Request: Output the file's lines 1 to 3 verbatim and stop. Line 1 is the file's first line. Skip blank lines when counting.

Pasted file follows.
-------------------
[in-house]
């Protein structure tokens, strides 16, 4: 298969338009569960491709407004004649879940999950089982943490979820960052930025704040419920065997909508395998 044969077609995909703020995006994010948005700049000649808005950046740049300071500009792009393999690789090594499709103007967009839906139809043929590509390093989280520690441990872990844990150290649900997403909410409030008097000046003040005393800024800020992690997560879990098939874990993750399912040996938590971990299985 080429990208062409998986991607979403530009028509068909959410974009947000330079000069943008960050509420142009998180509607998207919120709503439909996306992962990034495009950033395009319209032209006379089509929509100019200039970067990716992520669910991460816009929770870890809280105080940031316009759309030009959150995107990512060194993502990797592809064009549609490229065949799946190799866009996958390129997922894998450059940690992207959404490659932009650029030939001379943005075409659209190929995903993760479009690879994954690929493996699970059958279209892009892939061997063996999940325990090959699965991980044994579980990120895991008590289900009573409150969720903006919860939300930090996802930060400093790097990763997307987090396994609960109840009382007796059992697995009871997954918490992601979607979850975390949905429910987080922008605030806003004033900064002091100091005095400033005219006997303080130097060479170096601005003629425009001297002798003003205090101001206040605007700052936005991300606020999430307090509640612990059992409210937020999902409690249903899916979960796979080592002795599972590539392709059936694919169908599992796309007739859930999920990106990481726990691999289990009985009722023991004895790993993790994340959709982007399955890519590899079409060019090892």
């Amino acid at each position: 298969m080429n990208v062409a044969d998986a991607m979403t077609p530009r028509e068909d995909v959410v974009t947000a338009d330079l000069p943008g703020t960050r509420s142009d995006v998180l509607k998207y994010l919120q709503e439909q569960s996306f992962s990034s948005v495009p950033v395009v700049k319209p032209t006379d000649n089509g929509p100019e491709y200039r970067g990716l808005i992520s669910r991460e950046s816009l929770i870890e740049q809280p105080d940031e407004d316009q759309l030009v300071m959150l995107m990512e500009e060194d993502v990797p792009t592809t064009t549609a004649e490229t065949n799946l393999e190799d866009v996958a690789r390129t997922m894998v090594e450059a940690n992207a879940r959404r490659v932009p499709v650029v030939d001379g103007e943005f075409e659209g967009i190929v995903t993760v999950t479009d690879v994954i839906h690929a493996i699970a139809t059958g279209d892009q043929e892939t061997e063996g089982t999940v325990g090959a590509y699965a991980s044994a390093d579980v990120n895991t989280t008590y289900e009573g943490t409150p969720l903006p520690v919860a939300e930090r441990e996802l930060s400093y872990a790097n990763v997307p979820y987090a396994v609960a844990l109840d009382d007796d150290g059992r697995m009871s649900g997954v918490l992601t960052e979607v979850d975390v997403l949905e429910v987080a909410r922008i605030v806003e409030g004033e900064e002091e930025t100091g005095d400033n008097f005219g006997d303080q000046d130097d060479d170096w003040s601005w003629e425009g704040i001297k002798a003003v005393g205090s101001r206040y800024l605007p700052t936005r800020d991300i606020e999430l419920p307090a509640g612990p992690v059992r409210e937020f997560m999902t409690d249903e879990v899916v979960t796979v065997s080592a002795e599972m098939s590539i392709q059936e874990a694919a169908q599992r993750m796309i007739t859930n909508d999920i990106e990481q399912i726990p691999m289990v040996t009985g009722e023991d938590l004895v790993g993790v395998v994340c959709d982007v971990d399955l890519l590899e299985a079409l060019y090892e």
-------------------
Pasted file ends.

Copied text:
[in-house]
């Protein structure tokens, strides 16, 4: 298969338009569960491709407004004649879940999950089982943490979820960052930025704040419920065997909508395998 044969077609995909703020995006994010948005700049000649808005950046740049300071500009792009393999690789090594499709103007967009839906139809043929590509390093989280520690441990872990844990150290649900997403909410409030008097000046003040005393800024800020992690997560879990098939874990993750399912040996938590971990299985 080429990208062409998986991607979403530009028509068909959410974009947000330079000069943008960050509420142009998180509607998207919120709503439909996306992962990034495009950033395009319209032209006379089509929509100019200039970067990716992520669910991460816009929770870890809280105080940031316009759309030009959150995107990512060194993502990797592809064009549609490229065949799946190799866009996958390129997922894998450059940690992207959404490659932009650029030939001379943005075409659209190929995903993760479009690879994954690929493996699970059958279209892009892939061997063996999940325990090959699965991980044994579980990120895991008590289900009573409150969720903006919860939300930090996802930060400093790097990763997307987090396994609960109840009382007796059992697995009871997954918490992601979607979850975390949905429910987080922008605030806003004033900064002091100091005095400033005219006997303080130097060479170096601005003629425009001297002798003003205090101001206040605007700052936005991300606020999430307090509640612990059992409210937020999902409690249903899916979960796979080592002795599972590539392709059936694919169908599992796309007739859930999920990106990481726990691999289990009985009722023991004895790993993790994340959709982007399955890519590899079409060019090892």
């Amino acid at each position: 298969m080429n990208v062409a044969d998986a991607m979403t077609p530009r028509e068909d995909v959410v974009t947000a338009d330079l000069p943008g703020t960050r509420s142009d995006v998180l509607k998207y994010l919120q709503e439909q569960s996306f992962s990034s948005v495009p950033v395009v700049k319209p032209t006379d000649n089509g929509p100019e491709y200039r970067g990716l808005i992520s669910r991460e950046s816009l929770i870890e740049q809280p105080d940031e407004d316009q759309l030009v300071m959150l995107m990512e500009e060194d993502v990797p792009t592809t064009t549609a004649e490229t065949n799946l393999e190799d866009v996958a690789r390129t997922m894998v090594e450059a940690n992207a879940r959404r490659v932009p499709v650029v030939d001379g103007e943005f075409e659209g967009i190929v995903t993760v999950t479009d690879v994954i839906h690929a493996i699970a139809t059958g279209d892009q043929e892939t061997e063996g089982t999940v325990g090959a590509y699965a991980s044994a390093d579980v990120n895991t989280t008590y289900e009573g943490t409150p969720l903006p520690v919860a939300e930090r441990e996802l930060s400093y872990a790097n990763v997307p979820y987090a396994v609960a844990l109840d009382d007796d150290g059992r697995m009871s649900g997954v918490l992601t960052e979607v979850d975390v997403l949905e429910v987080a909410r922008i605030v806003e409030g004033e900064e002091e930025t100091g005095d400033n008097f005219g006997d303080q000046d130097d060479d170096w003040s601005w003629e425009g704040i001297k002798a003003v005393g205090s101001r206040y800024l605007p700052t936005r800020d991300i606020e999430l419920p307090a509640g612990p992690v059992r409210e937020f997560m999902t409690d249903e879990v899916v979960t796979v065997s080592a002795e599972m098939s590539i392709q059936e874990a694919a169908q599992r993750m796309i007739t859930n909508d999920i990106e990481q399912i726990p691999m289990v040996t009985g009722e023991d938590l004895v790993g993790v395998v994340c959709d982007v971990d399955l890519l590899e299985a079409l060019y090892e």